SF CHILD 1888_0006A very young child, holding a box by the handle, poses for his portrait at the Morse Studio in San Francisco, California. The child is standing in front of a small house. The faux house is a studio prop. Note that that the number “1888” is above the open window. The number likely indicates the year that this portrait was taken. The reverse of the cabinet card has inscription with the name “Lloyd Brundage” and a note that states that Master Brundage was 21 months old at the time he was photographed. Research reveals that the subject of this image, Lloyd Jeffers Brundage was born in San Francisco on New Years day in 1887. He appears in many US censuses. In 1900 he was thirteen years old and living in Bridgeport, California with his father and mother. His father was named Marshal and was a 46 year-old laborer who was a native Canadian. Lloyd’s mother was named Nillie and she was 31 years old and a native Californian. Her maiden name was Smallwood. Lloyd had a five year-old sister named Delphine. The 1920 census found Lloyd living in Chico, California, with his wife Anna. He was employed as an “agriculturist”. Ten years later he was working as a mechanic in an industiral plant. He and his wife remained in Chico. The 1940 census discovers Lloyd working in a governmental general maintenance position. Lloyd died in 1955 in Butte, California. To learn more about the photographer, George Daniels Morse,  and to see other examples of his work, click on the category “Photographer: Morse”.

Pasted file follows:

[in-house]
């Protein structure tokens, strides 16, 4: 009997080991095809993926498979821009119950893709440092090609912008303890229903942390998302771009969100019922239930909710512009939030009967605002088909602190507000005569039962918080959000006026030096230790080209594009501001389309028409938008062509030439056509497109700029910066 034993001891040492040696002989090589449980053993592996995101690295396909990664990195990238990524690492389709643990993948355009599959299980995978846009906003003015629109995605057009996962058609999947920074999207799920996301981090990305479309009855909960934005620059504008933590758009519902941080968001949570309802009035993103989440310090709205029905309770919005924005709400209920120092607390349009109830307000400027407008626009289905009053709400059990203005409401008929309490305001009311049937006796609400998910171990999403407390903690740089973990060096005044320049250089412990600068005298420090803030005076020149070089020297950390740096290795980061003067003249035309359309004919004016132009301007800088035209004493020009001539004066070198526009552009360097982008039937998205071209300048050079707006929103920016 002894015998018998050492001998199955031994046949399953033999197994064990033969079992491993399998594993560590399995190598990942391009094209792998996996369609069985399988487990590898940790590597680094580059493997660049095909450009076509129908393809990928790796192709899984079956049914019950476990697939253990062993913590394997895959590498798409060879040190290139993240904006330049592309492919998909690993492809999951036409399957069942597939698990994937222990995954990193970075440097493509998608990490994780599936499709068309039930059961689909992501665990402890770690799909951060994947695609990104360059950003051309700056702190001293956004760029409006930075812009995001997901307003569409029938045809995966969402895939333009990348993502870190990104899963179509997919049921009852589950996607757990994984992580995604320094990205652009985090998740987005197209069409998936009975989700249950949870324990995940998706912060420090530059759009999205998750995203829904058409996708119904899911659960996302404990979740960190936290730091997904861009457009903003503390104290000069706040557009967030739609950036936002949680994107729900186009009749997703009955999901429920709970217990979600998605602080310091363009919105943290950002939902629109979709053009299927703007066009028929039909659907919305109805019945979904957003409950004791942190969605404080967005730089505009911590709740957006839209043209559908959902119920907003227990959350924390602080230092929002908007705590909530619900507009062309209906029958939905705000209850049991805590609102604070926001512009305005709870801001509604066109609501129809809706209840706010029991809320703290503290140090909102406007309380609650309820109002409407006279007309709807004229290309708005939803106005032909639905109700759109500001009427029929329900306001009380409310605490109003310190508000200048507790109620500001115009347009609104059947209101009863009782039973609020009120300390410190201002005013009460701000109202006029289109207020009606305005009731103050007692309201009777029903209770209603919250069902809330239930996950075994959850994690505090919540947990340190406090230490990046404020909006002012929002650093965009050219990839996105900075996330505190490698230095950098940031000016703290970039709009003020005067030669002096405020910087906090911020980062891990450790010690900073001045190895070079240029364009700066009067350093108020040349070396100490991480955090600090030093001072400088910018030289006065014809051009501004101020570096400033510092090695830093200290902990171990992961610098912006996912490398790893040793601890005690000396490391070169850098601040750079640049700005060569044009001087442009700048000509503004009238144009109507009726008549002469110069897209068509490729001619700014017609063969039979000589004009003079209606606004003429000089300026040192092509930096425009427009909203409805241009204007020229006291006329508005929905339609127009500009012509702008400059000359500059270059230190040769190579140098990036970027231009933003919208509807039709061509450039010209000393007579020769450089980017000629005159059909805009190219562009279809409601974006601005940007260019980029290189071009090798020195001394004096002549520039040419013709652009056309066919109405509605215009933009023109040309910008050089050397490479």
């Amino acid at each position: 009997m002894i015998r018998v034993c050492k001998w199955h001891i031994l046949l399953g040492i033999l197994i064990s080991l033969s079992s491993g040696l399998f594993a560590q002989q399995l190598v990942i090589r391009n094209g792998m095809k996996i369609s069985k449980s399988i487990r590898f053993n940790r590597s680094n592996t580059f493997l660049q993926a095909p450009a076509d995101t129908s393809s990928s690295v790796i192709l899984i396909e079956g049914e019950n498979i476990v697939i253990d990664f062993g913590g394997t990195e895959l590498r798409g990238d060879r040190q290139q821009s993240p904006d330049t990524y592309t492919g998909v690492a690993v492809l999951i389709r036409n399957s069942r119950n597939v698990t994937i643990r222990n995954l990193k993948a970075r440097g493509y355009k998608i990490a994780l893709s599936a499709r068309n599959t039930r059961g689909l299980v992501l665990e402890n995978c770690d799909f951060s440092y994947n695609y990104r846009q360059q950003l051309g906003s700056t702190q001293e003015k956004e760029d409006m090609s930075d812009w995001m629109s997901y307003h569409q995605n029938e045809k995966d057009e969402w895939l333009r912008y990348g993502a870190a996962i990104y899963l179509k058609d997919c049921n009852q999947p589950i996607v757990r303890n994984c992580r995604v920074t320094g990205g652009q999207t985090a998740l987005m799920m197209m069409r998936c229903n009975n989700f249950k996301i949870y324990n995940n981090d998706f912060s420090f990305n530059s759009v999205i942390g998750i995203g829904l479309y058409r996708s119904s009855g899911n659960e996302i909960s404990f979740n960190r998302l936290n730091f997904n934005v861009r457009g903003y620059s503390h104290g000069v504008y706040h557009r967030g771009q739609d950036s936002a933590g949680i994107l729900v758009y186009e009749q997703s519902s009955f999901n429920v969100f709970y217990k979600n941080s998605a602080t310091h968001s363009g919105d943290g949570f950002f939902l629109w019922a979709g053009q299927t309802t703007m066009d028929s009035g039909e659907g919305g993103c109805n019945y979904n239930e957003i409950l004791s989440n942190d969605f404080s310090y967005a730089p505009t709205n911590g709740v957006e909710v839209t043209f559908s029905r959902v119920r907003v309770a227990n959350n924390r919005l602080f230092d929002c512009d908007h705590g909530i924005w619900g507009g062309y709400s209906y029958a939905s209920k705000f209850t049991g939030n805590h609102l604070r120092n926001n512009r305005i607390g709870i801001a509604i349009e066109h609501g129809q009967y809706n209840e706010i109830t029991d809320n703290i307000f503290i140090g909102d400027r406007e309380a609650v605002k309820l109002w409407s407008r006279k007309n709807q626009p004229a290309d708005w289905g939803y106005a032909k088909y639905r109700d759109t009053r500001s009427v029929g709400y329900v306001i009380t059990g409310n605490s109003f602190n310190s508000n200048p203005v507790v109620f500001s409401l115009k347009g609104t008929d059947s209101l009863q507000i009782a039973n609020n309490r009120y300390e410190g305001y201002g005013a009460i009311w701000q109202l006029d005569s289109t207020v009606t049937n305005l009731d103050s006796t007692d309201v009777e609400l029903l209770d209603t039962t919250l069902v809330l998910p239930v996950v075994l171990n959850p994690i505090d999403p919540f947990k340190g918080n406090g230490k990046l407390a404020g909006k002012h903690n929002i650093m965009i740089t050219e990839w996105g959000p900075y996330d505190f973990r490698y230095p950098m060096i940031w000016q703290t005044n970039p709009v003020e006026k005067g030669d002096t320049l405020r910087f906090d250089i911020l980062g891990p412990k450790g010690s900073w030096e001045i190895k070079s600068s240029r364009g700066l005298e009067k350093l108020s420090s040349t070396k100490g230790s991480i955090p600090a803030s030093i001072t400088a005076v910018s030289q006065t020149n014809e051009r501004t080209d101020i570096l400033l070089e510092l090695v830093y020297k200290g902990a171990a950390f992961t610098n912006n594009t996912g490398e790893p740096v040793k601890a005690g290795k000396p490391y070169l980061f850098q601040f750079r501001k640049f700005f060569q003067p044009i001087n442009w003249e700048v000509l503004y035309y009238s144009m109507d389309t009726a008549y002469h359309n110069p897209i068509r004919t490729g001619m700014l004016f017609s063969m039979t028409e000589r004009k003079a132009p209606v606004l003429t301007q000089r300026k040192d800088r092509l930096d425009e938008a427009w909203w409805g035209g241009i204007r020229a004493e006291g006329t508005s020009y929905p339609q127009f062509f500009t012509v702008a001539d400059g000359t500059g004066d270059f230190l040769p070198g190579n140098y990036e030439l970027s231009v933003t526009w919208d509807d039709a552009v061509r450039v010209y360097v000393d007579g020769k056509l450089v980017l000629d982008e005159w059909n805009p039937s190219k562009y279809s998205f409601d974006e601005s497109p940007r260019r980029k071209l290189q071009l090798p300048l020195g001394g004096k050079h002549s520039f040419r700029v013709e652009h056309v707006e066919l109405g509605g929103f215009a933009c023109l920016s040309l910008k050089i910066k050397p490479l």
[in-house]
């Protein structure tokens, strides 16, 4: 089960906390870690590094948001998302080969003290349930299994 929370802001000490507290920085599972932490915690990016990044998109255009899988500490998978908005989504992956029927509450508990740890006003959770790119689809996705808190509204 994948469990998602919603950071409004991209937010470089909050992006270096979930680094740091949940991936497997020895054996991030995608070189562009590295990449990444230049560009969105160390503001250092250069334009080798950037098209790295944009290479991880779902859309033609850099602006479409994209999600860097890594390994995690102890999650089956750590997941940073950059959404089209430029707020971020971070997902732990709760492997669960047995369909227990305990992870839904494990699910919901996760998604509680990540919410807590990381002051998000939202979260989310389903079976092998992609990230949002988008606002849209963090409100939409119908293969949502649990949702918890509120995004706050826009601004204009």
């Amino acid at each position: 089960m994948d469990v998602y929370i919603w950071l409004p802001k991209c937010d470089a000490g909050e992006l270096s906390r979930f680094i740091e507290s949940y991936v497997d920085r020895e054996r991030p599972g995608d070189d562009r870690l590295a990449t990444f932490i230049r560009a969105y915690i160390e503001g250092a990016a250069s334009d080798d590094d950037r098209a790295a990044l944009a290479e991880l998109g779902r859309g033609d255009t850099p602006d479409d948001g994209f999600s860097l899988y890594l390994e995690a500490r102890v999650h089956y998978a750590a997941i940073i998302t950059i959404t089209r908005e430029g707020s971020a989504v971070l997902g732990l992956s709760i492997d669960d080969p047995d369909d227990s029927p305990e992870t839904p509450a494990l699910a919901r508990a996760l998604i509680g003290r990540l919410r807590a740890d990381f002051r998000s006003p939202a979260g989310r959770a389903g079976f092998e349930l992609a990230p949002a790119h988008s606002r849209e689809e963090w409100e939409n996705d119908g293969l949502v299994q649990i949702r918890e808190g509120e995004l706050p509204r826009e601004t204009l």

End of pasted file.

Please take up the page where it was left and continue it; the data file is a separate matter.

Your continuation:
emilanddogThe Gesell studio of Alma, Wisconsin, produced this wonderful portrait of a boy and his dog. The boy’s love for his dog is apparent by his expression as well as by his resting his wrist and hand on the pooch’s neck. The dog appears quite tired in this photograph which certainly makes the photographer’s job easier. Photographing dogs required special talent and the photographer of this image certainly possessed that talent. The lad pictured in this photograph is identified on the reverse of the image as being named “Emil Bardil”.  Emil Bardil (or Bardill) was born in 1893 in Alma, Wisconsin. His father was John Bardill and his mother was Katie Roffler. His parents were of Swiss extraction. The 1900 census finds seven year-old Emil living with a Katherine Bardill (age 54) and his two brothers John (age 11) and Eddie (age 9). The 1910 census reveals that Emil was a boarder in an Alma home and worked as an apprentice printer. The 1920 census discloses that Emil is living in Chico, California with his wife Alice, and working as a printer. The 1930 census indicates that Emil and his wife had taken a boarder into their Chico home and the boarder was employed as a school teacher. The 1940 census shows that Emil had become a foreman at a print shop and worked as a lineotype operator. Census data indicates in 1940, he remained in Chico. Two years later he registered for the draft. He lived a long life and died in California in 1985. The photographer of this portrait was Gerhard Gesell. He was an important figure in Wisconsin history and the Wisconsin Historical Society presents much biographical information about Mr Gesell.  Gesell was born in Germany. He came to the United States and in 1863 he enlisted in the Army and served with “Brackett’s Battalion” of the Minnesota Cavalry on the western front. He entered the military as a private and was discharged as a saddler. After the war he returned to Reads Landing, Minnesota and worked as a saloon keeper until he entered the field of photography. He began his photography career in Reads Landing in 1873. In 1876 he relocated to Alma and opened a studio at 401 South Main Street. He operated his photography business in Alma for 30 years (he died in1906). Gesell is noted for his work of documenting the town, its people and culture, and its relationship to the Mississippi River. He took many photographs outside his studio capturing the Alma citizens in many of their activities. In 1879 he married Christine Giesen and they had five children. The couples oldest son, Arnold, became a pediatrician and well known psychologist. Arnold’s son also made a name for himself. Gerhard Gesell (named after his photographer grandfather) was a noted federal judge in Washington D.C. and he presided over many important cases including the  Iran Contra Affair, the release of the Pentagon Papers., and the Watergate Scandal.  How did this blog entry go from focusing on a little boy and his dog to the Watergate Scandal? Here is an answer to that question. Part of the beauty of cabinet card photography is that each image tells a story. When we look at a photograph, we use conjecture to create a story about the photograph. These created stories are based on our knowledge, as well as our psyche. A second story is created when we research the photographers, the subjects, the activities, and the times reflected in the photographs. That is the beauty of these photographs, we never know where viewing these turn of the century images will take us.